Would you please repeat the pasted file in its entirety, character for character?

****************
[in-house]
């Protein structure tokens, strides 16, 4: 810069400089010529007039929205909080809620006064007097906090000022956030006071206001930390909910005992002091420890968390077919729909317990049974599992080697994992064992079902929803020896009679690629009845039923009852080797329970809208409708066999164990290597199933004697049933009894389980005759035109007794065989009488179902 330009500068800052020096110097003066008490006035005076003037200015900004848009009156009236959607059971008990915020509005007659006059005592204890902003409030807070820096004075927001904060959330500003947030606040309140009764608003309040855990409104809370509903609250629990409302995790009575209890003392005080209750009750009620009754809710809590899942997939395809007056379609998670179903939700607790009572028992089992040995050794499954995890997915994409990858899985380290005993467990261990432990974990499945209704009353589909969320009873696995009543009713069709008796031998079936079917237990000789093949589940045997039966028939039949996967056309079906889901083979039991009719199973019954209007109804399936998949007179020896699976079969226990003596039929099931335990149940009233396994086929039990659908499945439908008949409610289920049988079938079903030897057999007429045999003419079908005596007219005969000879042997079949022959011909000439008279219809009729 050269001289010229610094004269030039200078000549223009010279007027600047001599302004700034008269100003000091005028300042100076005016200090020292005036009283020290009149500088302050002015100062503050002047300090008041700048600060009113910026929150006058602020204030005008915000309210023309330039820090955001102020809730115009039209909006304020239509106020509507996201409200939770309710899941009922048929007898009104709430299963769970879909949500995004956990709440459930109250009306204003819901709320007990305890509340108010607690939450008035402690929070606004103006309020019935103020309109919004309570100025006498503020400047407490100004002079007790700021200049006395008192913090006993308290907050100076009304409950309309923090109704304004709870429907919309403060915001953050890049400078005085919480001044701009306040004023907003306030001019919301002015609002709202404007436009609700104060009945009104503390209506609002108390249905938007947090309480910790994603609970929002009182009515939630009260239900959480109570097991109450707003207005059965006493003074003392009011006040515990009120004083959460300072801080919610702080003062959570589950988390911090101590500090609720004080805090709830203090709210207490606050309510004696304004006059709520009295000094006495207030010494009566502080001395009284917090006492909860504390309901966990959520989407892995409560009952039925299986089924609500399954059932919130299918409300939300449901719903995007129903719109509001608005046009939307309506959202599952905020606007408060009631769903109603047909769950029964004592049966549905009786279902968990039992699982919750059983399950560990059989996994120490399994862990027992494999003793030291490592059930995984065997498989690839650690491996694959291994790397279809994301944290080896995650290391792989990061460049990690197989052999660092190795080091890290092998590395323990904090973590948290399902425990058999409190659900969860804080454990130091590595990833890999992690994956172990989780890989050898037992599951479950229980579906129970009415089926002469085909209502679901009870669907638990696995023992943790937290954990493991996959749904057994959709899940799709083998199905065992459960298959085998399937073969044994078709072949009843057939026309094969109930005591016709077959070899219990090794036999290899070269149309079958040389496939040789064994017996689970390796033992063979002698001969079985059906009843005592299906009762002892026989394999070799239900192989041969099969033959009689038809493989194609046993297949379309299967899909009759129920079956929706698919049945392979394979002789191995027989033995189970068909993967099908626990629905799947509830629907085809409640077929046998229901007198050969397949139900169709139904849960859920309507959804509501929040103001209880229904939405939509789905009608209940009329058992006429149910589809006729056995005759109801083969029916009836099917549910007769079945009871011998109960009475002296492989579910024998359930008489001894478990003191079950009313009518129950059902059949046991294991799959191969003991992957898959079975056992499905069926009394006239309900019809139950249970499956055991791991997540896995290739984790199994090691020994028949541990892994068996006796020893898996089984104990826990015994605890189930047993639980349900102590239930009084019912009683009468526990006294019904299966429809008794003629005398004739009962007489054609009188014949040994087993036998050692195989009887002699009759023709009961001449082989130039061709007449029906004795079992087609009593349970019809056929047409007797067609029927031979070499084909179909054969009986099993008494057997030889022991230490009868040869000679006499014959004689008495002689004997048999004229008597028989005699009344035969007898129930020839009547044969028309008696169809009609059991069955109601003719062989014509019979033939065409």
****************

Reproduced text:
[in-house]
């Protein structure tokens, strides 16, 4: 810069400089010529007039929205909080809620006064007097906090000022956030006071206001930390909910005992002091420890968390077919729909317990049974599992080697994992064992079902929803020896009679690629009845039923009852080797329970809208409708066999164990290597199933004697049933009894389980005759035109007794065989009488179902 330009500068800052020096110097003066008490006035005076003037200015900004848009009156009236959607059971008990915020509005007659006059005592204890902003409030807070820096004075927001904060959330500003947030606040309140009764608003309040855990409104809370509903609250629990409302995790009575209890003392005080209750009750009620009754809710809590899942997939395809007056379609998670179903939700607790009572028992089992040995050794499954995890997915994409990858899985380290005993467990261990432990974990499945209704009353589909969320009873696995009543009713069709008796031998079936079917237990000789093949589940045997039966028939039949996967056309079906889901083979039991009719199973019954209007109804399936998949007179020896699976079969226990003596039929099931335990149940009233396994086929039990659908499945439908008949409610289920049988079938079903030897057999007429045999003419079908005596007219005969000879042997079949022959011909000439008279219809009729 050269001289010229610094004269030039200078000549223009010279007027600047001599302004700034008269100003000091005028300042100076005016200090020292005036009283020290009149500088302050002015100062503050002047300090008041700048600060009113910026929150006058602020204030005008915000309210023309330039820090955001102020809730115009039209909006304020239509106020509507996201409200939770309710899941009922048929007898009104709430299963769970879909949500995004956990709440459930109250009306204003819901709320007990305890509340108010607690939450008035402690929070606004103006309020019935103020309109919004309570100025006498503020400047407490100004002079007790700021200049006395008192913090006993308290907050100076009304409950309309923090109704304004709870429907919309403060915001953050890049400078005085919480001044701009306040004023907003306030001019919301002015609002709202404007436009609700104060009945009104503390209506609002108390249905938007947090309480910790994603609970929002009182009515939630009260239900959480109570097991109450707003207005059965006493003074003392009011006040515990009120004083959460300072801080919610702080003062959570589950988390911090101590500090609720004080805090709830203090709210207490606050309510004696304004006059709520009295000094006495207030010494009566502080001395009284917090006492909860504390309901966990959520989407892995409560009952039925299986089924609500399954059932919130299918409300939300449901719903995007129903719109509001608005046009939307309506959202599952905020606007408060009631769903109603047909769950029964004592049966549905009786279902968990039992699982919750059983399950560990059989996994120490399994862990027992494999003793030291490592059930995984065997498989690839650690491996694959291994790397279809994301944290080896995650290391792989990061460049990690197989052999660092190795080091890290092998590395323990904090973590948290399902425990058999409190659900969860804080454990130091590595990833890999992690994956172990989780890989050898037992599951479950229980579906129970009415089926002469085909209502679901009870669907638990696995023992943790937290954990493991996959749904057994959709899940799709083998199905065992459960298959085998399937073969044994078709072949009843057939026309094969109930005591016709077959070899219990090794036999290899070269149309079958040389496939040789064994017996689970390796033992063979002698001969079985059906009843005592299906009762002892026989394999070799239900192989041969099969033959009689038809493989194609046993297949379309299967899909009759129920079956929706698919049945392979394979002789191995027989033995189970068909993967099908626990629905799947509830629907085809409640077929046998229901007198050969397949139900169709139904849960859920309507959804509501929040103001209880229904939405939509789905009608209940009329058992006429149910589809006729056995005759109801083969029916009836099917549910007769079945009871011998109960009475002296492989579910024998359930008489001894478990003191079950009313009518129950059902059949046991294991799959191969003991992957898959079975056992499905069926009394006239309900019809139950249970499956055991791991997540896995290739984790199994090691020994028949541990892994068996006796020893898996089984104990826990015994605890189930047993639980349900102590239930009084019912009683009468526990006294019904299966429809008794003629005398004739009962007489054609009188014949040994087993036998050692195989009887002699009759023709009961001449082989130039061709007449029906004795079992087609009593349970019809056929047409007797067609029927031979070499084909179909054969009986099993008494057997030889022991230490009868040869000679006499014959004689008495002689004997048999004229008597028989005699009344035969007898129930020839009547044969028309008696169809009609059991069955109601003719062989014509019979033939065409």